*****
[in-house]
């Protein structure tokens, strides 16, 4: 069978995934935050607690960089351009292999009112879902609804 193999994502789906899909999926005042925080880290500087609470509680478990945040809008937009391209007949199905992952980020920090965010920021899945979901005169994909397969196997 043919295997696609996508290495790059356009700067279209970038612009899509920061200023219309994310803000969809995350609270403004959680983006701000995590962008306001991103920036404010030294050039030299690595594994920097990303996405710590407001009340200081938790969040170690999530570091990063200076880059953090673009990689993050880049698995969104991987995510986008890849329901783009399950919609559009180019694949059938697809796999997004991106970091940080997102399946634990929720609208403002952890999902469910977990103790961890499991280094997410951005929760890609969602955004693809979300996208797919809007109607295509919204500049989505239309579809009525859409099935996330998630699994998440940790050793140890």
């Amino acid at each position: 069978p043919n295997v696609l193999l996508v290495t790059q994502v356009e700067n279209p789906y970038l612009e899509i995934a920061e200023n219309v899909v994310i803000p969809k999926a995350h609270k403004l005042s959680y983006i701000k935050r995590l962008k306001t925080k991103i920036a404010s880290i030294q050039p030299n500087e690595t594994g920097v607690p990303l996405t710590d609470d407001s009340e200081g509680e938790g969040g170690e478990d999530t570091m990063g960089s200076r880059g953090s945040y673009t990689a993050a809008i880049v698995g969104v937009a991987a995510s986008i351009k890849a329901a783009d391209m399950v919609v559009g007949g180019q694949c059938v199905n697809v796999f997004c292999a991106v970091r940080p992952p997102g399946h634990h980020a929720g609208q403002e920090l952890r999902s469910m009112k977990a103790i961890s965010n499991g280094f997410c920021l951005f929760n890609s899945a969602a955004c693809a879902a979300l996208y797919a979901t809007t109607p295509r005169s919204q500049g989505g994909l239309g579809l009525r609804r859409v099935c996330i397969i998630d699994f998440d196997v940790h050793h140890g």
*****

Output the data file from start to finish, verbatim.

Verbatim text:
[in-house]
């Protein structure tokens, strides 16, 4: 069978995934935050607690960089351009292999009112879902609804 193999994502789906899909999926005042925080880290500087609470509680478990945040809008937009391209007949199905992952980020920090965010920021899945979901005169994909397969196997 043919295997696609996508290495790059356009700067279209970038612009899509920061200023219309994310803000969809995350609270403004959680983006701000995590962008306001991103920036404010030294050039030299690595594994920097990303996405710590407001009340200081938790969040170690999530570091990063200076880059953090673009990689993050880049698995969104991987995510986008890849329901783009399950919609559009180019694949059938697809796999997004991106970091940080997102399946634990929720609208403002952890999902469910977990103790961890499991280094997410951005929760890609969602955004693809979300996208797919809007109607295509919204500049989505239309579809009525859409099935996330998630699994998440940790050793140890």
């Amino acid at each position: 069978p043919n295997v696609l193999l996508v290495t790059q994502v356009e700067n279209p789906y970038l612009e899509i995934a920061e200023n219309v899909v994310i803000p969809k999926a995350h609270k403004l005042s959680y983006i701000k935050r995590l962008k306001t925080k991103i920036a404010s880290i030294q050039p030299n500087e690595t594994g920097v607690p990303l996405t710590d609470d407001s009340e200081g509680e938790g969040g170690e478990d999530t570091m990063g960089s200076r880059g953090s945040y673009t990689a993050a809008i880049v698995g969104v937009a991987a995510s986008i351009k890849a329901a783009d391209m399950v919609v559009g007949g180019q694949c059938v199905n697809v796999f997004c292999a991106v970091r940080p992952p997102g399946h634990h980020a929720g609208q403002e920090l952890r999902s469910m009112k977990a103790i961890s965010n499991g280094f997410c920021l951005f929760n890609s899945a969602a955004c693809a879902a979300l996208y797919a979901t809007t109607p295509r005169s919204q500049g989505g994909l239309g579809l009525r609804r859409v099935c996330i397969i998630d699994f998440d196997v940790h050793h140890g």